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Other Traditions

John Ashbery

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To purchase Other Traditions

Title: Other Traditions
Author: John Ashbery
Genre: Non-fiction
Written: 2000
Length: 146 pages
Availability: Other Traditions - US
Other Traditions - UK
Other Traditions - Canada
  • Based on Ashbery's Charles Eliot Norton Lectures
  • About John Clare, Thomas Lovell Beddoes, Raymond Roussel, John Wheelwright, Laura Riding, and David Schubert.

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Our Assessment:

B+ : nice introduction to six relatively unknown poets

See our review for fuller assessment.

Review Summaries
Source Rating Date Reviewer
The Georgia Review . Spring/2001 L.S. Klatt
London Rev. of Books . 7/6/2001 John Palatella
The New Criterion . 2/2001 David Yezzi
The New Republic . 1/1/2001 Mark Ford
The NY Rev. of Books A 30/11/2000 Charles Simic
The NY Times Book Rev. . 12/11/2000 Taylor Antrim
The Washington Post . 15/10/2000 Michael Dirda

  From the Reviews:
  • "Other Traditions is an entertaining and shrewd little book. To begin with, the life stories of the six poets he discusses are all amazing. Ashbery is an accomplished raconteur and the lectures are full of delightful anecdotes. (...) The lectures also provide abundant hints about Ashbery’s own method." - Charles Simic, The New York Review of Books

  • "The chapters are chronicles of disappointment, madness and suicide, all leavened by Ashbery's wit, his obvious pleasure in revealing the eccentricities of his subjects. The critical readings of the poems themselves are tougher going, as Ashbery attempts what may be impossible: the explication of the indeterminate." - Taylor Antrim, The New York Times Book Review

  • "Each of the lectures in Other Traditions provides a concise biography of the chosen poet, Ashbery's remarks on what he finds appealing in the work, and usually one or two complete poems, generally followed by a page of commentary." - Michael Dirda, The Washington Post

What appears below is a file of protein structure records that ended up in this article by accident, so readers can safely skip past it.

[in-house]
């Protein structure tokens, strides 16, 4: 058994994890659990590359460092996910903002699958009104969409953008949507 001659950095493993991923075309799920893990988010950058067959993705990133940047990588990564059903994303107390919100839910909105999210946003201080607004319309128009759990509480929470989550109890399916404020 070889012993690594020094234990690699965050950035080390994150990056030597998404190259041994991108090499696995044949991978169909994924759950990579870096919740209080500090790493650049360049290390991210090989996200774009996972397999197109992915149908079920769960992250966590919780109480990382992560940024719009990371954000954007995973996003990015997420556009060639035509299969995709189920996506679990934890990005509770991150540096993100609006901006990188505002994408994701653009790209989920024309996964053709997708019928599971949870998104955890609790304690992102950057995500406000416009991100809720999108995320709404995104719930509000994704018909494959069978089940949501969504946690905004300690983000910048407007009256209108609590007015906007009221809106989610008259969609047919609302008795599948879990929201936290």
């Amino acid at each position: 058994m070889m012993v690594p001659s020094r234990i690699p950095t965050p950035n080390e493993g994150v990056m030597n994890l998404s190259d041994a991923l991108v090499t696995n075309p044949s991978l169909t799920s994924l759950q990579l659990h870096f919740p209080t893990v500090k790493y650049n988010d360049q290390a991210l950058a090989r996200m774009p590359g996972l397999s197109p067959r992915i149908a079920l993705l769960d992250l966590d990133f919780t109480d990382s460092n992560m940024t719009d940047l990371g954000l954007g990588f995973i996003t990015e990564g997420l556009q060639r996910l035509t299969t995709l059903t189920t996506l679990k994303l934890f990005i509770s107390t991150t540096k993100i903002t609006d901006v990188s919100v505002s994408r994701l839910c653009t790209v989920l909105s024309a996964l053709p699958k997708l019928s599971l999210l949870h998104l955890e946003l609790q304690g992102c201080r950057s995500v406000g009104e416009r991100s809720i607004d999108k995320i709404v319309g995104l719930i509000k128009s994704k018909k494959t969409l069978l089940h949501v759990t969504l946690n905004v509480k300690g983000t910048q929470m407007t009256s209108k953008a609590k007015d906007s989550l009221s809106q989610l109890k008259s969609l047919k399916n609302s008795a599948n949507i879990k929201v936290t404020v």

Please note that these ratings solely represent the complete review's biased interpretation and subjective opinion of the actual reviews and do not claim to accurately reflect or represent the views of the reviewers. Similarly the illustrative quotes chosen here are merely those the complete review subjectively believes represent the tenor and judgment of the review as a whole. We acknowledge (and remind and warn you) that they may, in fact, be entirely unrepresentative of the actual reviews by any other measure.

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The complete review's Review:

       John Ashbery's Charles Eliot Norton lectures, Other Traditions, focus on six poets that, he says, "have probably influenced me". They are not the grand, well-known names who have also influenced him (about whom enough has been said or written), but rather "only certifiably minor poets". Presented in chronological order they are: John Clare, Thomas Lovell Beddoes, Raymond Roussel, John Wheelwright, Laura Riding, and David Schubert.
       "What is the poetry that I notice when I write, that is behind my own poetry ?" Ashbery suggests is an interesting question. These poets are part of the answer -- and they are, indeed, a fairly interesting group.
       Among the reasons they are "certifiably minor" is the fact that they are simply not well-known -- in some cases perhaps understandably, in others less so. Ashbery's collection should at least serve to interest some readers to explore their work.